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Community Waste fined for contaminated exports

A London recycling company has been fined £30,000 for attempting to illegally export household waste to India.

Community Waste, which operates the Milton Keynes materials recycling facility (MRF), admitted that the material destined for a paper manufacturing company was not acceptable but said insufficient recognition was given to certain mitigating factors.

In October 2005, 11 containers inspected at Thamesport, Kent, were found to be in contravention of the Transfrontier Shipments of Waste Regulations. Labels said the containers held separated paper waste but inspectors from the Environment Agency (EA) and the Scottish Environmental Protection Agency found metals, plastic, glass and other waste.

Regulatory waste officer Dr Helen Ahmed said: We are delighted with the fine imposed on the company by the court, which reflects the seriousness of the offence.

The judge highlighted the potential damage that illegally shipped waste can cause to the environment and to the people who would have had to deal with the waste in India.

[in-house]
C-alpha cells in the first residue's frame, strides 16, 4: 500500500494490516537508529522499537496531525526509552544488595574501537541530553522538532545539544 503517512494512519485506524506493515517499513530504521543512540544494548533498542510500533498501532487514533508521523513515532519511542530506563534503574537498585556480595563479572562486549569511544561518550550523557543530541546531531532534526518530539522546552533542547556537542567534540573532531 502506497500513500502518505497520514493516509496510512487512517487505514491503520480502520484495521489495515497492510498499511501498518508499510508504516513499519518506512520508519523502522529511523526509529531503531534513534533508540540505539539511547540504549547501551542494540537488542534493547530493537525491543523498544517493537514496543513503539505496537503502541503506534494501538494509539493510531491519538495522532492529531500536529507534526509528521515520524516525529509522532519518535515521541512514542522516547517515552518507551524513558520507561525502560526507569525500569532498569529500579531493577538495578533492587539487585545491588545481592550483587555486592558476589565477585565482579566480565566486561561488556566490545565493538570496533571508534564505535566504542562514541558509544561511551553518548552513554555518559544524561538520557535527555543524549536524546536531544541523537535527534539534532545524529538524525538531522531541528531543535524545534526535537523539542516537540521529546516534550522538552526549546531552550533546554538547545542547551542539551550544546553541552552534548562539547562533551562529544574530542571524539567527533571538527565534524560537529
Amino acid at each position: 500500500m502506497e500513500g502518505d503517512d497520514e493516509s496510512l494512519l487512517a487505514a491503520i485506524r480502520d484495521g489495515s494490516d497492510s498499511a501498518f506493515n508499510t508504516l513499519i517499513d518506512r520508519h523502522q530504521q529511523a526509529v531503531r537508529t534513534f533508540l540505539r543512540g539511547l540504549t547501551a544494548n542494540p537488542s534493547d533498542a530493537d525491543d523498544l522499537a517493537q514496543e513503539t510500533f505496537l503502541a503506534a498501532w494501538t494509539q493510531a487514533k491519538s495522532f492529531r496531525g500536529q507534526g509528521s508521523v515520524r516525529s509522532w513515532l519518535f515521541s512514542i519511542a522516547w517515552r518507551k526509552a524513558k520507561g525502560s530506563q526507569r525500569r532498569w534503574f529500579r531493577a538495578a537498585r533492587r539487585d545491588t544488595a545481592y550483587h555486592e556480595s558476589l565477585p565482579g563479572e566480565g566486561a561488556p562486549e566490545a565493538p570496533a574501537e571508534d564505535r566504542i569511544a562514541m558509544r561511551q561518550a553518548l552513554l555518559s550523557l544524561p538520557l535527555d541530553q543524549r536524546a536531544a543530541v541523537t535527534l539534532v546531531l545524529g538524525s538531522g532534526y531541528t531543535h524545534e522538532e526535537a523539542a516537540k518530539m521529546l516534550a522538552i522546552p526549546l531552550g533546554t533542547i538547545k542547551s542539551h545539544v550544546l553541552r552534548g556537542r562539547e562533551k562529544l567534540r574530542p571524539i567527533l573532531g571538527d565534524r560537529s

While we dont apportion any blame to the councils involved, everyone has a duty to ensure their waste is being dealt with in the proper fashion by a reputable and licensed company.

Community Waste co-director Philip Serfaty said: We admit that this material should never have been shipped but we submit that it was not done on purpose and our record with the customer supports this.

He added that inferior material was loaded due to an unfortunate breakdown in the companys control system, resulting from stretched management resources following a huge fire at the Milton Keynes MRF.

Serfaty said: We could not attend the loadings personally and were relying on the photographs from the third party company. The contamination levels in the containers were only around 5-7% and the EAs strategically taken photographs [shown in court] appeared to emphasise this.

This material was destined for recycling and not at all for disposal. We are grateful that it was acknowledged by the prosecution that the material was predominantly waste paper. The fact that the material was constantly referred to as unsorted household rubbish created the erroneous impression that we were sending rubbish for disposal.

 


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